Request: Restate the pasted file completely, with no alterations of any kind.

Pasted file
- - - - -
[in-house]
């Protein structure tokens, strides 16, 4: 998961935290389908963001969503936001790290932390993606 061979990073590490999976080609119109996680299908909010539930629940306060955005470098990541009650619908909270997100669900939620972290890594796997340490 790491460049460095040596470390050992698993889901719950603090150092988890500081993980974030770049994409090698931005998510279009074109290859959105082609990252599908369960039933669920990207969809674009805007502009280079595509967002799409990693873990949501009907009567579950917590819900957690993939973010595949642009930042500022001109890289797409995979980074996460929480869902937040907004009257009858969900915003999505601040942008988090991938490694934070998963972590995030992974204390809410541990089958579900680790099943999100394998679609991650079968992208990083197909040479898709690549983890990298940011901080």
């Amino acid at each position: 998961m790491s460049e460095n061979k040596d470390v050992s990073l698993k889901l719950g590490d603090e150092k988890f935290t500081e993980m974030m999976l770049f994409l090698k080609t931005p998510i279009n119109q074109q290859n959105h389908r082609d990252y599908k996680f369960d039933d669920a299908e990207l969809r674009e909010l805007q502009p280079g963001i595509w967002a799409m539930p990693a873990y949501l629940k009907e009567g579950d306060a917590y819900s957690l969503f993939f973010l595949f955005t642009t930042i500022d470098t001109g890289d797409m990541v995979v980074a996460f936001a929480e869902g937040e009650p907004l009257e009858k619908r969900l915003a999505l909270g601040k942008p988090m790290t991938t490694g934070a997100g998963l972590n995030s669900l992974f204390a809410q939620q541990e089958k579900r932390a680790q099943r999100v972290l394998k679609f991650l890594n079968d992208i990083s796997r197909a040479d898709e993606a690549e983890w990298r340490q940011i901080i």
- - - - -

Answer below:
[in-house]
């Protein structure tokens, strides 16, 4: 998961935290389908963001969503936001790290932390993606 061979990073590490999976080609119109996680299908909010539930629940306060955005470098990541009650619908909270997100669900939620972290890594796997340490 790491460049460095040596470390050992698993889901719950603090150092988890500081993980974030770049994409090698931005998510279009074109290859959105082609990252599908369960039933669920990207969809674009805007502009280079595509967002799409990693873990949501009907009567579950917590819900957690993939973010595949642009930042500022001109890289797409995979980074996460929480869902937040907004009257009858969900915003999505601040942008988090991938490694934070998963972590995030992974204390809410541990089958579900680790099943999100394998679609991650079968992208990083197909040479898709690549983890990298940011901080």
């Amino acid at each position: 998961m790491s460049e460095n061979k040596d470390v050992s990073l698993k889901l719950g590490d603090e150092k988890f935290t500081e993980m974030m999976l770049f994409l090698k080609t931005p998510i279009n119109q074109q290859n959105h389908r082609d990252y599908k996680f369960d039933d669920a299908e990207l969809r674009e909010l805007q502009p280079g963001i595509w967002a799409m539930p990693a873990y949501l629940k009907e009567g579950d306060a917590y819900s957690l969503f993939f973010l595949f955005t642009t930042i500022d470098t001109g890289d797409m990541v995979v980074a996460f936001a929480e869902g937040e009650p907004l009257e009858k619908r969900l915003a999505l909270g601040k942008p988090m790290t991938t490694g934070a997100g998963l972590n995030s669900l992974f204390a809410q939620q541990e089958k579900r932390a680790q099943r999100v972290l394998k679609f991650l890594n079968d992208i990083s796997r197909a040479d898709e993606a690549e983890w990298r340490q940011i901080i």